there's an obvious, ironic parallel between Nike's tattooed
executives and twentysomething "modern primitives": both have
transformed themselves into "walking billboards," their "Just Do
It" individuality a pastiche of symbols pilfered from the cultural
memory bank.  Moreover, _consumer tribalism_ in youth culture---the
use of brand-names as tribal totems, from Timberland to Stussy to
No Fear to whatever this week's flavor is---echoes EKIN use of the
swoosh as an emblem of clan pride.
     We may be standing on the threshold of the future imagined by
William Gibson in the video documentary _Cyberpunk_, "a world where
all of the consumers under a certain age will probably tend to
identify more with their consumer status or with the products they
consume than with any sort of antiquated notion of nationality." 
In the Nike commercial where James Carville champions Nike baseball
star Ken Griffey Jr. for President, or the one where Dennis Hopper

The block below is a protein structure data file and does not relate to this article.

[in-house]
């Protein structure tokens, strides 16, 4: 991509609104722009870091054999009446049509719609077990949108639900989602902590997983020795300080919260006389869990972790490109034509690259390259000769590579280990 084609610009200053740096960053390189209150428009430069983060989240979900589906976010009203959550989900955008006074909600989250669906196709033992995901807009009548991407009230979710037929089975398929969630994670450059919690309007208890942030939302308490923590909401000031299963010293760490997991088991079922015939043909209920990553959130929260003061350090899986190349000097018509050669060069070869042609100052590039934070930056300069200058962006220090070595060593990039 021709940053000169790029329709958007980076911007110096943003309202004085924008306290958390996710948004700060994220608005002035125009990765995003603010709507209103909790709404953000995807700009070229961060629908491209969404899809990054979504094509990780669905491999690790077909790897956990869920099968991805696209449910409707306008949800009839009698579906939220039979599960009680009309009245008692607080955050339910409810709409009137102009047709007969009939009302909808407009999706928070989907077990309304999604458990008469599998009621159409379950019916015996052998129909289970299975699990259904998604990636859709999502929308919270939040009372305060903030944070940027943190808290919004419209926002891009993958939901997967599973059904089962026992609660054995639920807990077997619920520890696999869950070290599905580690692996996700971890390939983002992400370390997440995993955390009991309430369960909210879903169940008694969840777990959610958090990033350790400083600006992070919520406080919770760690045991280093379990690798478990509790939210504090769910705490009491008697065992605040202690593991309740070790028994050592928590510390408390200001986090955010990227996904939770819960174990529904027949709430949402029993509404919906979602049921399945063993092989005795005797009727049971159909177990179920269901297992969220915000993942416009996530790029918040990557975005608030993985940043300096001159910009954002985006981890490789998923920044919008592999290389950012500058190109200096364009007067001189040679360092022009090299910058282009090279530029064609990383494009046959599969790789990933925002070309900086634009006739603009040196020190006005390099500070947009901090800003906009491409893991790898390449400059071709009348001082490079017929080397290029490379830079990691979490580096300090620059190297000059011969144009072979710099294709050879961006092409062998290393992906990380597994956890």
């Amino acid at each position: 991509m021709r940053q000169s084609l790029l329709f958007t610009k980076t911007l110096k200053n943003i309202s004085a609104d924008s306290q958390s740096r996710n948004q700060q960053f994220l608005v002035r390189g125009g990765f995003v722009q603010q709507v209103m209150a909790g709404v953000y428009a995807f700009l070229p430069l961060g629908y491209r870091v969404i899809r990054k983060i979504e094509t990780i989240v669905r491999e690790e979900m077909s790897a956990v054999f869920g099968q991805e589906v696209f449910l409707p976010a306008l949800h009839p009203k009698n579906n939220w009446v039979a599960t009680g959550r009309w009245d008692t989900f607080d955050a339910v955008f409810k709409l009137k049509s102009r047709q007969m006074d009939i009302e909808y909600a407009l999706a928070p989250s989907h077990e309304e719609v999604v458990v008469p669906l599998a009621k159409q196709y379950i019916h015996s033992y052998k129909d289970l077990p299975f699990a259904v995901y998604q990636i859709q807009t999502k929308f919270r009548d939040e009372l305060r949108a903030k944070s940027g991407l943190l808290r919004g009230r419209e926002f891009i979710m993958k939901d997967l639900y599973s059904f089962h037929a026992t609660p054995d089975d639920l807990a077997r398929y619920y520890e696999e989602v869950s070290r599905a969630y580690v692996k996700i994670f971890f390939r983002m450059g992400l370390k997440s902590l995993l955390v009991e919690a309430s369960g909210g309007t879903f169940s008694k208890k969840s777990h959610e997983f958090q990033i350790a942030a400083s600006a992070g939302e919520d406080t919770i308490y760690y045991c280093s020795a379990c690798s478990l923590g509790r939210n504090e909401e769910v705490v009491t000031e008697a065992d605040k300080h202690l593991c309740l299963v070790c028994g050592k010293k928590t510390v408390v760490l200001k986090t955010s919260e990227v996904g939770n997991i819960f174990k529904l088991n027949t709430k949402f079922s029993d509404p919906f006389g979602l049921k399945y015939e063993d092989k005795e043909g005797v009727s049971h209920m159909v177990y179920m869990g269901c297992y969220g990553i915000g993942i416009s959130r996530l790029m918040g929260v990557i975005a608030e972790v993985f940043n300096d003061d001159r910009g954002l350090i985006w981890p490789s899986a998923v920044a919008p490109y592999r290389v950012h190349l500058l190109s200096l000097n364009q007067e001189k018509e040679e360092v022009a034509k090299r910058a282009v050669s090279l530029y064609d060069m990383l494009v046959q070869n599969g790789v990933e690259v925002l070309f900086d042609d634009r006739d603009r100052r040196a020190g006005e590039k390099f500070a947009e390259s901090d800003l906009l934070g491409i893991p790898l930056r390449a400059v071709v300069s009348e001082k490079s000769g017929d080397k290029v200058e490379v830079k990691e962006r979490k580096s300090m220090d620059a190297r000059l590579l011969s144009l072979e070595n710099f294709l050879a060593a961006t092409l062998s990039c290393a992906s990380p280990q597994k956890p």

does a postmodern turn on George C. Scott's Patton by delivering an
over-the-top ode to football with an enormous swoosh in place of
Patton's American flag, we glimpse a tongue-in-cheek vision of a
corporate-brand future brought to you by transnational capitalism. 
     It will arrive, if it does, on the morning after the death of
the nation-state so breathlessly anticipated by the laissez-faire
futurists and self-styled "cyber-elite" who soapbox in _Wired_. 
Premonitions of it can already be discerned in the creeping
corporate monoculture that the social theorist Benjamin R. Barber